Just over three years ago, on a bitingly cold spring day, I drove out to Rockport, Massachusetts, a small town on the tip of Cape Ann, to meet with a defector from the old Soviet bloc. I had been on my way to Washington, DC, to testify before the Senate Intelligence Committee about Russian interference in the 2016 presidential election, but this detour seemed too good to pass up: The defector, Ladislav Bittman, knew more about the dark arts of Cold War disinformation than anyone alive. In fact, a former head of the KGB’s mighty disinformation unit had once praised Bittman’s memoir as one of the two best books on the subject. Bittman greeted me at his front door, a bald man with a wizened face and youthful eyes, and ushered me into a peaceful wood-paneled room. It adjoined his studio, where he made modernist paintings.
Prior to his defection in 1968, Bittman was a major in the StB, Czechoslovakia’s famously aggressive state security agency. He served at a time when the Soviet Union and its satellite republics were entering what he called “a new era of secret games and intrigues against the non-Communist world.” Eastern intelligence agencies, like their Western counterparts, had long believed that their primary role was to gather information; now, in the endless ideological tug-of-war with liberal democracy, they began to see real value in spreading disinformation, in undermining Western societies with what they called “active measures.” Bittman was the deputy chief of Department 8, which specialized in these “dirty tricks,” as he once described them to a Congressional committee.
It took a certain kind of person to work in disinformation, on both sides of the Iron Curtain. Spotting weakness in adversarial societies, seeing cracks and fissures and political tensions, recognizing exploitable historical traumas, and then writing a forged pamphlet or letter or book—all of this required officers with unusual minds. Bittman was one of them; he was sharp, methodical, and had a strong appetite for risk. The trick, he said, was to mix accurate details with forged ones, because for disinformation to be successful it must “at least partially correspond to reality, or generally accepted views.”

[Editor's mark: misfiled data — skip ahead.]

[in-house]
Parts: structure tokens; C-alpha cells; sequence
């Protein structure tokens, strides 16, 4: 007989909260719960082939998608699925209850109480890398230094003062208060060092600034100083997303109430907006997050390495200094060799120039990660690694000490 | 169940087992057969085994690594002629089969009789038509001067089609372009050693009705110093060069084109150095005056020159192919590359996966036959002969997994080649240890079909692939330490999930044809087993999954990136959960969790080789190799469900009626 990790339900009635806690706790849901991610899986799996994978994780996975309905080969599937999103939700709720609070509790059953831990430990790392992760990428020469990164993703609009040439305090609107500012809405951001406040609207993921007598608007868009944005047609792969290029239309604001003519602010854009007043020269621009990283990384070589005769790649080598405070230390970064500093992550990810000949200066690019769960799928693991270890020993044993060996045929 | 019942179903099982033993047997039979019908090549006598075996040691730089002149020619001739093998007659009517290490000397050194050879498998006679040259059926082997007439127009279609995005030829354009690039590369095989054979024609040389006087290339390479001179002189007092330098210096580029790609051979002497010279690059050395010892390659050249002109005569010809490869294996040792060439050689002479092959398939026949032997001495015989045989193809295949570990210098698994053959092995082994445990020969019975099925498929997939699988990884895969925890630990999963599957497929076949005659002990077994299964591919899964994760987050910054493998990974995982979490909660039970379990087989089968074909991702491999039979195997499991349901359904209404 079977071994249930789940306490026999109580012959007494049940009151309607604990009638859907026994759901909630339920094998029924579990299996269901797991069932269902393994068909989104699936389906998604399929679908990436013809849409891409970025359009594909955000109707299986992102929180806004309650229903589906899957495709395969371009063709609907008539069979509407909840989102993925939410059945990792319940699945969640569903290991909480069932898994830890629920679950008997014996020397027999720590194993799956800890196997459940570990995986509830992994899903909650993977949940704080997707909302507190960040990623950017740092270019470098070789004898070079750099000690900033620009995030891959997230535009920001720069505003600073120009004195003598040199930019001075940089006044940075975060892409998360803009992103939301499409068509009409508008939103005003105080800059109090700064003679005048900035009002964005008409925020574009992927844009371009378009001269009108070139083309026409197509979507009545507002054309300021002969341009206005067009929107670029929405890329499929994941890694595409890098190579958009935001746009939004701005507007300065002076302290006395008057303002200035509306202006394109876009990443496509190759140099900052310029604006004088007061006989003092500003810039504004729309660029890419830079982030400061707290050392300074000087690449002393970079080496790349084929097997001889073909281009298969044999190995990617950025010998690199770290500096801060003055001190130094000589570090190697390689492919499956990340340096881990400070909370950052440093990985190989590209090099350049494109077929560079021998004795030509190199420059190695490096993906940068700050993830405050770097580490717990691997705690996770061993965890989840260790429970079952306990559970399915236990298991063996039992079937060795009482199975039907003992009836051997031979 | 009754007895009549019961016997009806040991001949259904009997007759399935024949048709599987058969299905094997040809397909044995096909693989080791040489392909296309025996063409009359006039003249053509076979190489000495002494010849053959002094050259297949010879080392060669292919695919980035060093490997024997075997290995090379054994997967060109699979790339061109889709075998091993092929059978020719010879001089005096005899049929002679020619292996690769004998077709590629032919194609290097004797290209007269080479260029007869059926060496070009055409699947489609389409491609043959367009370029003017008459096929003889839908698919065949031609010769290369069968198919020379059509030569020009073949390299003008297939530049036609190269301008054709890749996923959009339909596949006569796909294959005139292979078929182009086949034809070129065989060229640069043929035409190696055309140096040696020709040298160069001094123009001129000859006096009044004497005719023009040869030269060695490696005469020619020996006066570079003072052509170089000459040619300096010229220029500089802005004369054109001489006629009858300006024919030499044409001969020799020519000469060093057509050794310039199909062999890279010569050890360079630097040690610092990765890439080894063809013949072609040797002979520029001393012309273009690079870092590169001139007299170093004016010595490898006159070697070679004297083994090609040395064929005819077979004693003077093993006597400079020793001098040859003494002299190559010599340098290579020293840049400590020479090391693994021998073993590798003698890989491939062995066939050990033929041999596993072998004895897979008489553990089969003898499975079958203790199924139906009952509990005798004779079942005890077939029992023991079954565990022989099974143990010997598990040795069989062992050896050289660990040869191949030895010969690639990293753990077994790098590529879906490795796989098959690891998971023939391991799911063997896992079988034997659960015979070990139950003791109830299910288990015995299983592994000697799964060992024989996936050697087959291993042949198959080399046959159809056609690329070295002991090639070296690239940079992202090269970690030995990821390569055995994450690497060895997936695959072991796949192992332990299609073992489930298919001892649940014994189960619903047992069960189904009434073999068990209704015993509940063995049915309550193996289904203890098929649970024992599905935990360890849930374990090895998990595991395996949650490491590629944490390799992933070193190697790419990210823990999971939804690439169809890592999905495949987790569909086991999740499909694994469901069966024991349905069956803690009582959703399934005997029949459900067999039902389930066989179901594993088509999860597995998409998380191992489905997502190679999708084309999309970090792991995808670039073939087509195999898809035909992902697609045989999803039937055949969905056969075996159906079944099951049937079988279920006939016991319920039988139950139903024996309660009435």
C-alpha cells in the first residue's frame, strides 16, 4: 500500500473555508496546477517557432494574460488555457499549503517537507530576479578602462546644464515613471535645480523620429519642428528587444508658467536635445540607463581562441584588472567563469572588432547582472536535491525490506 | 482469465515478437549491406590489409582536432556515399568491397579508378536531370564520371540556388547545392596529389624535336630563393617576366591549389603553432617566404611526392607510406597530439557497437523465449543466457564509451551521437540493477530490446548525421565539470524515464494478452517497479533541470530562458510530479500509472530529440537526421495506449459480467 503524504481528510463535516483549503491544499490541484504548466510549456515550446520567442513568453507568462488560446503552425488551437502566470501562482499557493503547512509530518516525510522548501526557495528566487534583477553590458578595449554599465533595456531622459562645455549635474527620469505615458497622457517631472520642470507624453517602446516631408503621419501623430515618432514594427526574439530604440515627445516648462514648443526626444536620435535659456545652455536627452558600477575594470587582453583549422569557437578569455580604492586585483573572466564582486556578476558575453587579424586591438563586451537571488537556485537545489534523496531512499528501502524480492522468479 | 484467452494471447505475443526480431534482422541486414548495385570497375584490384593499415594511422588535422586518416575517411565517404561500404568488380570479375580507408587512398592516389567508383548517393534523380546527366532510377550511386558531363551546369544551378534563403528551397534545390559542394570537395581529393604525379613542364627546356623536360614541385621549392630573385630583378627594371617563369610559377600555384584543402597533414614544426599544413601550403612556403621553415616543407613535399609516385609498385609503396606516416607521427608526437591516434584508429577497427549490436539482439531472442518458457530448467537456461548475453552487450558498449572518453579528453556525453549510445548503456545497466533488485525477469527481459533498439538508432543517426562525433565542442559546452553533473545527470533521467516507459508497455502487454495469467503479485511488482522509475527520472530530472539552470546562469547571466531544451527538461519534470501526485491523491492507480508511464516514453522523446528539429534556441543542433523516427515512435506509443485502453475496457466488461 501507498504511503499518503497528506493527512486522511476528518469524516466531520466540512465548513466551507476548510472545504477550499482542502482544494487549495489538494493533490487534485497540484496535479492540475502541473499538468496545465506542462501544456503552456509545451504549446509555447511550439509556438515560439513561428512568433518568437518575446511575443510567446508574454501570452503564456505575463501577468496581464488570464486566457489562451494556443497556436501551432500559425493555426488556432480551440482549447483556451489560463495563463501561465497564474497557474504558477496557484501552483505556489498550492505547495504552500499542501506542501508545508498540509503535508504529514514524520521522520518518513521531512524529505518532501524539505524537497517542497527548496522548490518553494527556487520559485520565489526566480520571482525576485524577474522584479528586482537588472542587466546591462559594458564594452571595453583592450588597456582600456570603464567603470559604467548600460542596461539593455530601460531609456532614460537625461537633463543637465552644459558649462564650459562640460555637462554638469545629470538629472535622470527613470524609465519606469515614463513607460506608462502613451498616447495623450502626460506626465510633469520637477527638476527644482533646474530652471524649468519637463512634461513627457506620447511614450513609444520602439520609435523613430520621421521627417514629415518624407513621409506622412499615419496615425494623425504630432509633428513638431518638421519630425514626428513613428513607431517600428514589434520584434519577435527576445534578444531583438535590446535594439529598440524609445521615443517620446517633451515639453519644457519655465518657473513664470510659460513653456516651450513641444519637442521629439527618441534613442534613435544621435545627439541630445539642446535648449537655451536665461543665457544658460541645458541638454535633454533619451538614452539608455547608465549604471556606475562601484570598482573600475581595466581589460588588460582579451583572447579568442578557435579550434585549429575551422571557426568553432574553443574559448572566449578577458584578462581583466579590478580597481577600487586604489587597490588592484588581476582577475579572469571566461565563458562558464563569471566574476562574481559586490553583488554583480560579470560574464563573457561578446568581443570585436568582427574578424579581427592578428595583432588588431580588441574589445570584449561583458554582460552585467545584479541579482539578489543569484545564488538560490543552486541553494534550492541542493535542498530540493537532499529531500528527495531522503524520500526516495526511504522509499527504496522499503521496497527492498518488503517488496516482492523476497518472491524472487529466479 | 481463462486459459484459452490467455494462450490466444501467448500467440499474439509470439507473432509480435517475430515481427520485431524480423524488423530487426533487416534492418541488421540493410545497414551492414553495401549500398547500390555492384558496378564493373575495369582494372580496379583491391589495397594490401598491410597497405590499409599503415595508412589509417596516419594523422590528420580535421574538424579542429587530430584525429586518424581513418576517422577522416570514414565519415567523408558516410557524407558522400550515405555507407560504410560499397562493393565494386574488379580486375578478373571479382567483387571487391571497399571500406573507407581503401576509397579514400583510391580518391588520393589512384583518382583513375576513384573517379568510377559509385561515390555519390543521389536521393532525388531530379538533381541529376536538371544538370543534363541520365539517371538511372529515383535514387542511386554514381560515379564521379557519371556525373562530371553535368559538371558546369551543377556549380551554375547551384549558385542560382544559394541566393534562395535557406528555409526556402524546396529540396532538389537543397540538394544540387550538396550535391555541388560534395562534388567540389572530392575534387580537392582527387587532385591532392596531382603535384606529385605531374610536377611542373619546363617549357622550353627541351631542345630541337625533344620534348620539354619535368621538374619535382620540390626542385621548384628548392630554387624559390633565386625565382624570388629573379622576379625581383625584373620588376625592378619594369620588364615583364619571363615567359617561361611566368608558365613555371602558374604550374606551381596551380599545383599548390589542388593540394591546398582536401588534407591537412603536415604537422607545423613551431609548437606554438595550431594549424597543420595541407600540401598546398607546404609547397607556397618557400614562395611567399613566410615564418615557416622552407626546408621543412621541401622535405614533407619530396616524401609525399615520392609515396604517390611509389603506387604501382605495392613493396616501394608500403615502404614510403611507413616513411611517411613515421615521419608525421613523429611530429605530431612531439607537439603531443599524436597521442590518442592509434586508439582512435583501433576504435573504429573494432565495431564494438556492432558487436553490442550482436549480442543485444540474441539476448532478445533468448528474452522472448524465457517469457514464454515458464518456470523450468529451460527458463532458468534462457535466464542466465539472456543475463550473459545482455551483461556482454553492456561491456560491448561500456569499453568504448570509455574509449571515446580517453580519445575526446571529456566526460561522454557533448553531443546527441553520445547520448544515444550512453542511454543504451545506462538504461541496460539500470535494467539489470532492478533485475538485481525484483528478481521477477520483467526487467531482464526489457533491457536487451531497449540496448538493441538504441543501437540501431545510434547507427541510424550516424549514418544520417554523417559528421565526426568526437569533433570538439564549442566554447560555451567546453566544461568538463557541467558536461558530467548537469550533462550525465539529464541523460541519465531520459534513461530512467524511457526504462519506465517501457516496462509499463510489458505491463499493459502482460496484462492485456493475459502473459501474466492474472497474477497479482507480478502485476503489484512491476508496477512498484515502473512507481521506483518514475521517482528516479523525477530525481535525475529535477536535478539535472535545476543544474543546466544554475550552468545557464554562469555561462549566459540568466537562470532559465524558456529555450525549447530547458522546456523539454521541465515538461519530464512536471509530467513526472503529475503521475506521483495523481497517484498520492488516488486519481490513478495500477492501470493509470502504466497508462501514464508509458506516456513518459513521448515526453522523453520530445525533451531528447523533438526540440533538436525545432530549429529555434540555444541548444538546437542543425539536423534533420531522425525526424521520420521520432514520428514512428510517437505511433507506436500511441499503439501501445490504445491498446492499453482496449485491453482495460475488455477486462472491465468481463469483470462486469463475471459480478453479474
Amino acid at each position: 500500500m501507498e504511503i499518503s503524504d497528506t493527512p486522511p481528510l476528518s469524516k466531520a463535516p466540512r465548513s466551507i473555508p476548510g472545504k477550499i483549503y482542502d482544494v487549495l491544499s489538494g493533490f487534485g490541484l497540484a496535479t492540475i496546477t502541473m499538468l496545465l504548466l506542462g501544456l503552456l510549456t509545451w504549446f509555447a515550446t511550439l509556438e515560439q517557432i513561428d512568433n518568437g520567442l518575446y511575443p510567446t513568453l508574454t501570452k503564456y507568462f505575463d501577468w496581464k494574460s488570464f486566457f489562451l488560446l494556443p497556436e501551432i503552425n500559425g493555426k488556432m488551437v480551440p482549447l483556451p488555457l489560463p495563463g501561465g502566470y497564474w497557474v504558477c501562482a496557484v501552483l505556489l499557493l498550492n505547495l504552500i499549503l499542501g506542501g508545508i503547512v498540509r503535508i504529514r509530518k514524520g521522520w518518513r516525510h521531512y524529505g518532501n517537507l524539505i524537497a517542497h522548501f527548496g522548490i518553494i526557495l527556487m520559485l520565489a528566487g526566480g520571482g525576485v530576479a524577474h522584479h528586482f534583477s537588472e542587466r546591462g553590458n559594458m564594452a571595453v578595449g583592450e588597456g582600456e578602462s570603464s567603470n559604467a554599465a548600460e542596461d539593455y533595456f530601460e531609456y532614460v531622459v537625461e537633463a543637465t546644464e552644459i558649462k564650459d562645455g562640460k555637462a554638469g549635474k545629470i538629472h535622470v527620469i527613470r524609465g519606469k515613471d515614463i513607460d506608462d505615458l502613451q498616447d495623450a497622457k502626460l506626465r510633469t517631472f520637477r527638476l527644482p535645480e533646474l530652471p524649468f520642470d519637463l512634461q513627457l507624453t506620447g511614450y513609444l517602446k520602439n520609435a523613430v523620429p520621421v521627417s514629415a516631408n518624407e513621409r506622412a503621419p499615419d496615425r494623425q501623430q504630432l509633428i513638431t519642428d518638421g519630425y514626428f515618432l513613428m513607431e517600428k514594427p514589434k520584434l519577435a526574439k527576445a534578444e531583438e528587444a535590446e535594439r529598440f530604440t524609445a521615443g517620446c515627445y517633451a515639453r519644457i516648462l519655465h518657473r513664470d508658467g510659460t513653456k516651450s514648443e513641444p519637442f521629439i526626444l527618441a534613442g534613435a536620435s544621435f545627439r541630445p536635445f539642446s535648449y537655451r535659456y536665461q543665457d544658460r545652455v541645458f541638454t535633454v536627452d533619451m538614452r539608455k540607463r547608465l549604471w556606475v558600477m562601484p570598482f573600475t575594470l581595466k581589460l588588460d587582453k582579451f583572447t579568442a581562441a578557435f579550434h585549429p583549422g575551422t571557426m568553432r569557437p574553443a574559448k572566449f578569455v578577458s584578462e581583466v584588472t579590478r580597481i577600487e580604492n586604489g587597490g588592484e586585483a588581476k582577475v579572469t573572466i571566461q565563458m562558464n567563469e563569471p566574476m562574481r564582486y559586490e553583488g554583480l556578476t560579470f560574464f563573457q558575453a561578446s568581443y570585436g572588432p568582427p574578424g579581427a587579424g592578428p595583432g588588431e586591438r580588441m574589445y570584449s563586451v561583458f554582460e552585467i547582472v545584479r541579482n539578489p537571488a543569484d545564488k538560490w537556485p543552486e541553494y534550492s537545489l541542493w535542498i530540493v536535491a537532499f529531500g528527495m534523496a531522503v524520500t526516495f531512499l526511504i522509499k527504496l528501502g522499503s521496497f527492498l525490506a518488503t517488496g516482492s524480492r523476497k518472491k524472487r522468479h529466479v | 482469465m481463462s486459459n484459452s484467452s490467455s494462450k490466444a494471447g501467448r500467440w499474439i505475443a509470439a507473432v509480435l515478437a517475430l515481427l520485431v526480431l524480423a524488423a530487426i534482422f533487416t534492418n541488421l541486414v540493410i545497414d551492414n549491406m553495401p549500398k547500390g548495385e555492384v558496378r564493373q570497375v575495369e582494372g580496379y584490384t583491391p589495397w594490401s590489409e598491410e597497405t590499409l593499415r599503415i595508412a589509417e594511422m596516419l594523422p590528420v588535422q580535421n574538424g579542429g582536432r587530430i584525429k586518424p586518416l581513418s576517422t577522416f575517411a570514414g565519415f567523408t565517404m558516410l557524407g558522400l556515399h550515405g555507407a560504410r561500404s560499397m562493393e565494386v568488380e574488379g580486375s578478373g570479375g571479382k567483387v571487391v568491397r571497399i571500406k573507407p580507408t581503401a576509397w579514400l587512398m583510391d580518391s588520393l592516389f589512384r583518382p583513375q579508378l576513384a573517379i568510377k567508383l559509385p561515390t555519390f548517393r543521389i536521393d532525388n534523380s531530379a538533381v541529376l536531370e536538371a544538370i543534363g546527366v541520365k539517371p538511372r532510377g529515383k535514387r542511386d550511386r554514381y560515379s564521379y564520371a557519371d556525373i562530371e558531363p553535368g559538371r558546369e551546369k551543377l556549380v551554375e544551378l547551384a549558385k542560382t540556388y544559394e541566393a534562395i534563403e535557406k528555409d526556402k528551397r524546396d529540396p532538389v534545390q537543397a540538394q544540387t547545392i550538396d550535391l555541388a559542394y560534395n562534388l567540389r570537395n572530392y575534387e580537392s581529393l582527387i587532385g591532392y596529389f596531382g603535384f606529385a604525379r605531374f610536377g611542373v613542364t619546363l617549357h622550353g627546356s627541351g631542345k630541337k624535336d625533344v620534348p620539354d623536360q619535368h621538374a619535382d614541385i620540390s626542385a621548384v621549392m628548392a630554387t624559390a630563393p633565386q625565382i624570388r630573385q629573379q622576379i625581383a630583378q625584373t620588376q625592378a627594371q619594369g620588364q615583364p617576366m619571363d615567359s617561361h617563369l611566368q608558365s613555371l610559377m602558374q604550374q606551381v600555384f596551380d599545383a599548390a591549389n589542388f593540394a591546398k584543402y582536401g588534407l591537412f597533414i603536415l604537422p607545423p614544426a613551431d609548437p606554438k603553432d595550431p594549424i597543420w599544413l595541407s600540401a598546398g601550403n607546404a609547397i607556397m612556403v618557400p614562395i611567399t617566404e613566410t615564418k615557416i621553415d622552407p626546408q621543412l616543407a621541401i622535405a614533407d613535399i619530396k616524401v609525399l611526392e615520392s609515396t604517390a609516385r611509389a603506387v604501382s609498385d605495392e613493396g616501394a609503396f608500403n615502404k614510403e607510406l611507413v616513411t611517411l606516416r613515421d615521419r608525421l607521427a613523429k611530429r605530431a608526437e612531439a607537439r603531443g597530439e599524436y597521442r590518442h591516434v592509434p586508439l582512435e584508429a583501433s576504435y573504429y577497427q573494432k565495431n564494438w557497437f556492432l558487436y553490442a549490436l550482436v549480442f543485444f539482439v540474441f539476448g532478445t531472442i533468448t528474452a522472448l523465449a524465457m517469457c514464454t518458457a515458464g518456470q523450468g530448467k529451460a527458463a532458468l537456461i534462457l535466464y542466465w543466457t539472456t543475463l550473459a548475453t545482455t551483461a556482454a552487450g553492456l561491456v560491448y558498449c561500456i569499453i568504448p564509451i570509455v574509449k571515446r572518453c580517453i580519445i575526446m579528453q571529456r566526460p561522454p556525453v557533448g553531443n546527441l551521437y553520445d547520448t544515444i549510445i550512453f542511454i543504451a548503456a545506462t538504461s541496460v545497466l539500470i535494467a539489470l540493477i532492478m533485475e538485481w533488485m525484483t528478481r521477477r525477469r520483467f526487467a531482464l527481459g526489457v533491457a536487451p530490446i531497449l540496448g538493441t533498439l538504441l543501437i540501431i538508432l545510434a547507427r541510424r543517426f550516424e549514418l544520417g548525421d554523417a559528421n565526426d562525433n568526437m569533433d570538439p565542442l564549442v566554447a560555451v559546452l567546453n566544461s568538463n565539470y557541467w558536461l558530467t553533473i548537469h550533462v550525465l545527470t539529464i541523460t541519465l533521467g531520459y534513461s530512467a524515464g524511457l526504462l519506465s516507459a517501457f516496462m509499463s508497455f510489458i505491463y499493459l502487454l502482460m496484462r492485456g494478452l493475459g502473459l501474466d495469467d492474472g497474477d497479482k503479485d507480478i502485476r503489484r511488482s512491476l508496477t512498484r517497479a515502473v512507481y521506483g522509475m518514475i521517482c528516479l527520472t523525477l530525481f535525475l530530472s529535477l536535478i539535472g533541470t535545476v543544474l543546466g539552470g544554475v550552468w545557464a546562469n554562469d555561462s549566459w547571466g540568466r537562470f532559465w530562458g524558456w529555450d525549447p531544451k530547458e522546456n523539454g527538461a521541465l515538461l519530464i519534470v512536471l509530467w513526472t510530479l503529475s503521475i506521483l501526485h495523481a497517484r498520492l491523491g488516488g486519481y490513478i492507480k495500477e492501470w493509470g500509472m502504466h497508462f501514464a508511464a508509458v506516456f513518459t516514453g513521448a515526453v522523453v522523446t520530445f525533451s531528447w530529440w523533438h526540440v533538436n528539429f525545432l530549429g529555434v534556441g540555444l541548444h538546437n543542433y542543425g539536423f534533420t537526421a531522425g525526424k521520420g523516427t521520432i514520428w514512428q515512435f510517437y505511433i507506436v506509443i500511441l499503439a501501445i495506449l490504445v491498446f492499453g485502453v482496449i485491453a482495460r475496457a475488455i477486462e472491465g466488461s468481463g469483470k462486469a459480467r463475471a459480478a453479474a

Sitting with him in Rockport, I could tell he’d been well suited to the work: He listened carefully, paused often to think, and spoke with deliberation. His memory and attention to detail were astonishing—particularly as concerned one of his proudest accomplishments, an active measure called Operation NEPTUN.
For years after the end of the Second World War, the public was entranced by rumors that the Nazis had concealed some of their stolen treasures, including gold bullion, at the bottom of Lake Toplitz in the Austrian Alps. A six-week government-funded expedition in 1963 uncovered no gold, but a different sort of treasure did emerge—12 chests of Nazi-counterfeited British currency, two chests of counterfeit printing plates, and various fake stamps. The myth was just true enough to keep people wondering: Where else might Hitler have hidden his loot?
In April 1964, several months after Austria called off its search, the producers of Czechoslovak TV’s Curious Camera decided to mount a similar expedition in their own country. They dispatched a team of divers and a documentary film crew deep into the Bohemian Forest—halfway between Munich and Prague and almost directly on the border between East and West—to a pair of adjacent lakes, Devil’s Lake and Black Lake. During the war, Wehrmacht and SS units had occupied a now burned-out cottage overlooking Black Lake, and local lore had it that the bodies of water were hiding a dark secret.
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